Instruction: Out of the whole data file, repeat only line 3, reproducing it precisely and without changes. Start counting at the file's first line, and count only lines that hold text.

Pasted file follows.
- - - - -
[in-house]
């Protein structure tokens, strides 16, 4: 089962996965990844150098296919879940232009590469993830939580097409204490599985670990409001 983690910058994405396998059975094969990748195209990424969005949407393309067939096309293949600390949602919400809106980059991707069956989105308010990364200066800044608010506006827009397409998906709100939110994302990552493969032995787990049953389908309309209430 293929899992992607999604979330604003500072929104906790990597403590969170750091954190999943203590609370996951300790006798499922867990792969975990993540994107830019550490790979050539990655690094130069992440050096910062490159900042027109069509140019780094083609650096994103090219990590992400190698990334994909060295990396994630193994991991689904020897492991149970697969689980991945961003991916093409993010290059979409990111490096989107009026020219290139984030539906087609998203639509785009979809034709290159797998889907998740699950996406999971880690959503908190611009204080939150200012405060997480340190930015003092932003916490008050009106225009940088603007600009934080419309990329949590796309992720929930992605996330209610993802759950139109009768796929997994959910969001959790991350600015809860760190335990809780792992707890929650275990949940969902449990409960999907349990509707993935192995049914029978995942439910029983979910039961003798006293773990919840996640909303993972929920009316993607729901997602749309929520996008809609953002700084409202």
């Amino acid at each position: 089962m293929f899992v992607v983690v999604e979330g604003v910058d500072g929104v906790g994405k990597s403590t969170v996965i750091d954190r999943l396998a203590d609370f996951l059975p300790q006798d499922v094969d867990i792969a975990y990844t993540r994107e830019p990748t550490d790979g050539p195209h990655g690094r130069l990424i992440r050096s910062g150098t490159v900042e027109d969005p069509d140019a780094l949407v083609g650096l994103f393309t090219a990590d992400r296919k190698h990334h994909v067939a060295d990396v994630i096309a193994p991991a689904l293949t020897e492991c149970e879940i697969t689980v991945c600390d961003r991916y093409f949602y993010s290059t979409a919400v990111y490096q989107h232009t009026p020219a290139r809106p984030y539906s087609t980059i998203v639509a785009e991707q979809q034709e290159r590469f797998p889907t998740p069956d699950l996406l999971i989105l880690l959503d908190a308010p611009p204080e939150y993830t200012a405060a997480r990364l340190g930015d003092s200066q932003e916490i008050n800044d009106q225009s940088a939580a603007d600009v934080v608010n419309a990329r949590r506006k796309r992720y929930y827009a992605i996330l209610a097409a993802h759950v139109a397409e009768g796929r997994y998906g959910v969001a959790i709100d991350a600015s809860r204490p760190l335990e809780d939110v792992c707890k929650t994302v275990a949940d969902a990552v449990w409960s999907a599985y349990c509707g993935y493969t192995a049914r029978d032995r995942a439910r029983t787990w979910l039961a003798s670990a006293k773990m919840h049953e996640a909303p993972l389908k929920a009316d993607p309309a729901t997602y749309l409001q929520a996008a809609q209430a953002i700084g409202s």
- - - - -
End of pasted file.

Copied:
């Amino acid at each position: 089962m293929f899992v992607v983690v999604e979330g604003v910058d500072g929104v906790g994405k990597s403590t969170v996965i750091d954190r999943l396998a203590d609370f996951l059975p300790q006798d499922v094969d867990i792969a975990y990844t993540r994107e830019p990748t550490d790979g050539p195209h990655g690094r130069l990424i992440r050096s910062g150098t490159v900042e027109d969005p069509d140019a780094l949407v083609g650096l994103f393309t090219a990590d992400r296919k190698h990334h994909v067939a060295d990396v994630i096309a193994p991991a689904l293949t020897e492991c149970e879940i697969t689980v991945c600390d961003r991916y093409f949602y993010s290059t979409a919400v990111y490096q989107h232009t009026p020219a290139r809106p984030y539906s087609t980059i998203v639509a785009e991707q979809q034709e290159r590469f797998p889907t998740p069956d699950l996406l999971i989105l880690l959503d908190a308010p611009p204080e939150y993830t200012a405060a997480r990364l340190g930015d003092s200066q932003e916490i008050n800044d009106q225009s940088a939580a603007d600009v934080v608010n419309a990329r949590r506006k796309r992720y929930y827009a992605i996330l209610a097409a993802h759950v139109a397409e009768g796929r997994y998906g959910v969001a959790i709100d991350a600015s809860r204490p760190l335990e809780d939110v792992c707890k929650t994302v275990a949940d969902a990552v449990w409960s999907a599985y349990c509707g993935y493969t192995a049914r029978d032995r995942a439910r029983t787990w979910l039961a003798s670990a006293k773990m919840h049953e996640a909303p993972l389908k929920a009316d993607p309309a729901t997602y749309l409001q929520a996008a809609q209430a953002i700084g409202s």